photo by Alex Jones

It’s Time to Pivot Slow Down and Make Something with Your Hands

Laura Quilligan
4 min readJan 7, 2022


Happy New Year!
As we roll into 2022 we all are wide eyed with our intentions for a bright, fresh, new year. I hope we can get through the pandemic with patience, perseverance, and resilience.

Before the internet I used to do artwork more readily. Now I seem to get distracted much more instead of going to my art supplies. With all the distractions of the internet, social media and websites our attention spans become splintered and shattered.

At least this is the case for me.

Instagram is especially insidious. You can scroll and see lots of artwork, galleries and museums, which is interesting, but we become consumers of art information instead of creators of content or your own artistic expression. There’s also the problem of comparison on Instagram.

From the excellent book “Art and Fear: Observations on the Perils and Rewards of Art-Making, by David Bayles and Ted Orland, they simply, insightfully and succinctly share this;

But the important point here is not that you have or don’t have what other artists have but rather that it doesn’t matter. Whatever they have is something needed to do their work- it wouldn’t help you in your work even if you had it. Their magic is theirs. You don’t lack it. You don’t need it. It has nothing to do with you. Period.
The above quote is applicable to most anything, not just in art.

Find the book here

We each have our own unique viewpoints, experiences, and ways we move throughout our day. When we get sidetracked by what other people are doing, we lose that very special space and connection to our inner being. Your inner voice, only unique to you, helps to protect, guide, and direct you to where you truly want to go.

Numerous studies have proven the positive results of working with one’s hands in art making. The hand, eye, and body connection of art making, gives our psyches a chance to pivot into the present moment, an important activity that relaxes our hearts and minds.

Read a report on the effects of art and the brain here

I have recently discovered some gems, in the writings of Cal Newport and Jeffrey Daivis. They are wise thought leaders for our times. Both these authors emphasize the importance of time away from the computer screen.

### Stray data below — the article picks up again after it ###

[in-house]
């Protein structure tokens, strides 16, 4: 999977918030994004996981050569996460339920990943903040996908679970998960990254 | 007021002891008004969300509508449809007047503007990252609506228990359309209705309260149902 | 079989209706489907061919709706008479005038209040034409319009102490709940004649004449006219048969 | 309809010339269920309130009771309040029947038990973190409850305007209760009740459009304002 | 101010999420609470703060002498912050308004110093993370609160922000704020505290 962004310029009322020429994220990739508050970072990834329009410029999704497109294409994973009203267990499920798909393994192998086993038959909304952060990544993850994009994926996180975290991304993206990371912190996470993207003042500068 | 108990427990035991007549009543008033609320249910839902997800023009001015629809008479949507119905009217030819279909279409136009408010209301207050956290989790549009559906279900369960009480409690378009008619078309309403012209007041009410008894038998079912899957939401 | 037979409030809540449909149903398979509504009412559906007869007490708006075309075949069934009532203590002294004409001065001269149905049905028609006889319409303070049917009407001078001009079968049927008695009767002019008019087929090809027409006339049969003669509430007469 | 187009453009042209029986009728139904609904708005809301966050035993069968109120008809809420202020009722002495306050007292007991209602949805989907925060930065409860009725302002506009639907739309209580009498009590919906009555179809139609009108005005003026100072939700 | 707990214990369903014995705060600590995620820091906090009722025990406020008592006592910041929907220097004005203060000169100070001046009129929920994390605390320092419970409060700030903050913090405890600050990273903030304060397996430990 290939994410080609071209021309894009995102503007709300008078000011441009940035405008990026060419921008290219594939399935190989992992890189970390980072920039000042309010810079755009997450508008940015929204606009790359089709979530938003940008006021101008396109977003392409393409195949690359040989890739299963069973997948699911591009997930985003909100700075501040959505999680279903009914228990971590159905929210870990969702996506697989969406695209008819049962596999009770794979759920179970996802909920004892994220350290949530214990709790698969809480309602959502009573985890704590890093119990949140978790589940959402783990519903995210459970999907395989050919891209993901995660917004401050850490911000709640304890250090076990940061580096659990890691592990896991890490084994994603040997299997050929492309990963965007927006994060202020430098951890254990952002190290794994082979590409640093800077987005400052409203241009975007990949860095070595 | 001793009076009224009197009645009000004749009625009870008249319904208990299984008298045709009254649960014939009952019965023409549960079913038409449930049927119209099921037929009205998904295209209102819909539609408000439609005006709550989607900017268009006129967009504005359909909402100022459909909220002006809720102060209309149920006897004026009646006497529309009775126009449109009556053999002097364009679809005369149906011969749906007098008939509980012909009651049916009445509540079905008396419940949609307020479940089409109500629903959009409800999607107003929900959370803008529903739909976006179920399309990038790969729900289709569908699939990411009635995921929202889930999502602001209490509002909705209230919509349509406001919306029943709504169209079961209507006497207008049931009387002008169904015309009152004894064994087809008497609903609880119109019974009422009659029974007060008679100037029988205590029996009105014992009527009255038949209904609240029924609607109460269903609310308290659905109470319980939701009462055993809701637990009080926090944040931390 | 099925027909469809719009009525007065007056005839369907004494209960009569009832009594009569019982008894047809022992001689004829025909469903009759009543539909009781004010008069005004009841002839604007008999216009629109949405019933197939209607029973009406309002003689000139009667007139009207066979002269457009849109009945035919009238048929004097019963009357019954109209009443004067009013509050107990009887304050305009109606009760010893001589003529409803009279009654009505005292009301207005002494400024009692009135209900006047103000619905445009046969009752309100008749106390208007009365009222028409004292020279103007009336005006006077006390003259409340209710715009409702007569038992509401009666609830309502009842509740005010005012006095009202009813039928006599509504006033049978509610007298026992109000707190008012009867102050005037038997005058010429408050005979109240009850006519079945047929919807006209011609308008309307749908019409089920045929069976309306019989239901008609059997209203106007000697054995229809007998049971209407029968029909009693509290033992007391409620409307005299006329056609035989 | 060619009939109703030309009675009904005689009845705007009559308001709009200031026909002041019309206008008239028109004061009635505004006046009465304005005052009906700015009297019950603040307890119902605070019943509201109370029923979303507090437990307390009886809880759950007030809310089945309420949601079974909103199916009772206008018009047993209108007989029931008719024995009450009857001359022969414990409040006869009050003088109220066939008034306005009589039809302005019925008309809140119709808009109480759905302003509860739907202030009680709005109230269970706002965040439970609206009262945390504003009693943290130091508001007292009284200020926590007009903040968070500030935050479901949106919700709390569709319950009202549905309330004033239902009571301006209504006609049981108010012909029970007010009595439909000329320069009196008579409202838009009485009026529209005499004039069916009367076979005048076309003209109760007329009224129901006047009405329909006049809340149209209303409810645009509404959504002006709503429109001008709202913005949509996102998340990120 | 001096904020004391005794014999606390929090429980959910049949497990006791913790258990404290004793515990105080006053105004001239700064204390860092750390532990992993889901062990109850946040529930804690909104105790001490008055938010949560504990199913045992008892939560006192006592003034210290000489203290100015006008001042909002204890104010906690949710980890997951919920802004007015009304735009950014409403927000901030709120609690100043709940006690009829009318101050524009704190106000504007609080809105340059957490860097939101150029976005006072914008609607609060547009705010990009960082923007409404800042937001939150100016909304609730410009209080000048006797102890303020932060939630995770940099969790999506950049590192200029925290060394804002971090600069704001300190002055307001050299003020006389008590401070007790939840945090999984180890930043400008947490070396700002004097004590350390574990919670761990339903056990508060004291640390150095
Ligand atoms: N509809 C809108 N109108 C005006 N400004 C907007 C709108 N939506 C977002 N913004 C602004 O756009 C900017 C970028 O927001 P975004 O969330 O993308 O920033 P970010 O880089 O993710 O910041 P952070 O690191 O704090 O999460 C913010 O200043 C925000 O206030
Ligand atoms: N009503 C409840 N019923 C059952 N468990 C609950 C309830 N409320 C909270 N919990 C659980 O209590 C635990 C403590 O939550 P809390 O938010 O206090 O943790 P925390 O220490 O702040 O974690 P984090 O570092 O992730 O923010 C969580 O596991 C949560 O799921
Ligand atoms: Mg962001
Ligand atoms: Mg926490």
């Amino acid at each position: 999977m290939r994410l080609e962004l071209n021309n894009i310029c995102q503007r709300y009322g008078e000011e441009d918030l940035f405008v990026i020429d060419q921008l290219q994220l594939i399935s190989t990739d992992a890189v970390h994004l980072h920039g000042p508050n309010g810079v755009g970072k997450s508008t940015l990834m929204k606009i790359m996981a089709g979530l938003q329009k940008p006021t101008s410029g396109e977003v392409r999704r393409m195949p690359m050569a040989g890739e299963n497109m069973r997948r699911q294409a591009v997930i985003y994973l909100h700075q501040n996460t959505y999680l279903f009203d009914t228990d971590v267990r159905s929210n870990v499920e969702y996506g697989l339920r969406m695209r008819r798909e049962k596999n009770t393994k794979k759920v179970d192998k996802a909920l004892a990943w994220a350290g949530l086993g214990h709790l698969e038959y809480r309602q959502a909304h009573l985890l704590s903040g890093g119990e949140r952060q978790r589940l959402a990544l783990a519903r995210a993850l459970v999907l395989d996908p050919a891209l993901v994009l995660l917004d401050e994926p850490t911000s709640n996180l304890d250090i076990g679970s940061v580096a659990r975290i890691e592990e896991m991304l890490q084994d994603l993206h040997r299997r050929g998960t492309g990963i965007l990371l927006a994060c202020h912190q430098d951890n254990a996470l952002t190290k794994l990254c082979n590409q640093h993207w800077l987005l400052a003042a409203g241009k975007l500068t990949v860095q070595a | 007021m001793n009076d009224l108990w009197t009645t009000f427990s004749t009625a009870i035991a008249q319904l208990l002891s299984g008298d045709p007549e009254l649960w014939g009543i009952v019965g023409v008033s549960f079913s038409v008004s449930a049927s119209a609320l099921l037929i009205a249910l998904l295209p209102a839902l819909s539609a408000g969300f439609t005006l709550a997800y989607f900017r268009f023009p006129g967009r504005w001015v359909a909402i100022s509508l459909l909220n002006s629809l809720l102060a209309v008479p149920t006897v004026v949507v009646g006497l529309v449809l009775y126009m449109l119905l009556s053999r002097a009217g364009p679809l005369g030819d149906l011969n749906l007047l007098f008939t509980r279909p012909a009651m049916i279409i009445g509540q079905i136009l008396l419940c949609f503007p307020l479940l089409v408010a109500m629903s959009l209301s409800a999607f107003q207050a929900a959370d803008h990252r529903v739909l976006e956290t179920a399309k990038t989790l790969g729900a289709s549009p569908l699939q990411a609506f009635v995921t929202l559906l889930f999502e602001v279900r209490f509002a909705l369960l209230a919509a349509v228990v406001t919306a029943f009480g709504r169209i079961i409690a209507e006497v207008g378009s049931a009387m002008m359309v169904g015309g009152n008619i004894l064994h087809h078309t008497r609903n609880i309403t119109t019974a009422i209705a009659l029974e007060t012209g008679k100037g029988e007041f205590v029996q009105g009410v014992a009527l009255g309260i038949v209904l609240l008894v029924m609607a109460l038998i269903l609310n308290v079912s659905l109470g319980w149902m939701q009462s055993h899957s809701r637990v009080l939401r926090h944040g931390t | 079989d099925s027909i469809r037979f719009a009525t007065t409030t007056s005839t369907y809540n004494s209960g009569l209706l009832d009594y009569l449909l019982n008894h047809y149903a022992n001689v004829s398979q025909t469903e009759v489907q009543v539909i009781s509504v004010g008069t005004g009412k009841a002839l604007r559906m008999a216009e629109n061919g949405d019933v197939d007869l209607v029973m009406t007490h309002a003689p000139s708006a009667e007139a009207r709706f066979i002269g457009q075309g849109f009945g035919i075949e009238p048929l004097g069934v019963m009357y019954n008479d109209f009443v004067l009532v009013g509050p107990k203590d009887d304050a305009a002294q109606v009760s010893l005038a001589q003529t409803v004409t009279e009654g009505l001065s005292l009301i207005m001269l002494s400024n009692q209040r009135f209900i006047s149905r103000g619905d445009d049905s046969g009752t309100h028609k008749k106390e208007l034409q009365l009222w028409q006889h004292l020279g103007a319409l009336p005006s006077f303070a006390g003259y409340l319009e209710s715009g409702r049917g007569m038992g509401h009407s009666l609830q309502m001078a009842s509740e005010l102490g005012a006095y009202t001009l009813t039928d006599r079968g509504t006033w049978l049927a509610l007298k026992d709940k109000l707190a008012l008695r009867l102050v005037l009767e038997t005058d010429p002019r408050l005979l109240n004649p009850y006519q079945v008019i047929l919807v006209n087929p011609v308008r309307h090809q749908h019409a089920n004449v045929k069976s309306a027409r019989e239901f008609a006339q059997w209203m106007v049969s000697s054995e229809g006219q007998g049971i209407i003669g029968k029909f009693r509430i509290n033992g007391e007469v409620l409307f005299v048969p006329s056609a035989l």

Surprisingly, Cal Newport is a professor of computer science at GeorgeTown University and wants us to get off the computer. In his book “Deep Work; Rules for Success in a Distracted World”, he explains the importance of finding serenity, calm, and creativity while engaging in deep and very focused non-distracted work.

Get it here You can also find him on itunes podcasts.

In Jeffrey Davis’s excellent book, “Tracking Wonder: Reclaiming a Life of Meaning and Possibility in a World Obsessed with Productivity”, he guides us through all the ways we can take time out to discover wonder. Noticing wonder is a means to embrace, slow down, relax and find joy in the ordinary. I was overjoyed when I discovered his work! And simply had to find out more, especially since my URL and creativity coaching business is

You can find his book here

From “Tracking Wonder”:
“When we bring wonder to the forefront of our daily business, and creative endeavors, it makes our fullest expression of creativity possible. It also enables fruitful connections. It is time for our culture to evolve beyond ane ideal of productivity that foregrounds control, efficiency, and discipline while ignoring what truly motivates us. Making this transformation requires that we develop a new set of skills and modes of perception, grounded in the infinite possibility of the present moment. This is Tracking Wonder.”

In aligning with his message and work, I feel delighted to know that he is sharing it with the world. You can find “Tracking Wonder” on itunes podcasts.

Sensing connection in the creative process, is the beginning of finding wonder. When one allows the spark, realization, and instance of wonder to occur, it opens the channels of our intuition, reduces stress, and supports our health. It’s the “aha” moment we all enjoy, and when you train in finding and tracking wonder, it’s available at any time.
If you have any interest in how to tap into your creativity, please get this book!

Jeffrey goes on to say:

“Wonder arrests our eyes from always hurting. We pause and take our break and let our senses receive part of the world’s surprising beauty”

As a practitioner of the expressive arts, finding and tracking wonder is integral to the practice. The practice for all of us, is a helpful way to work through our present day realities, which I still find very challenging, given our current geophysical and cultural climate especially in the US.

However, with skillful means and hope we can move forward with positive ways to engage with our present day realities.



Laura Quilligan

Artisan, certified Kaizen Muse Creativity Coach. Your creativity is a journey of courage and perseverance. I can help with your blocks.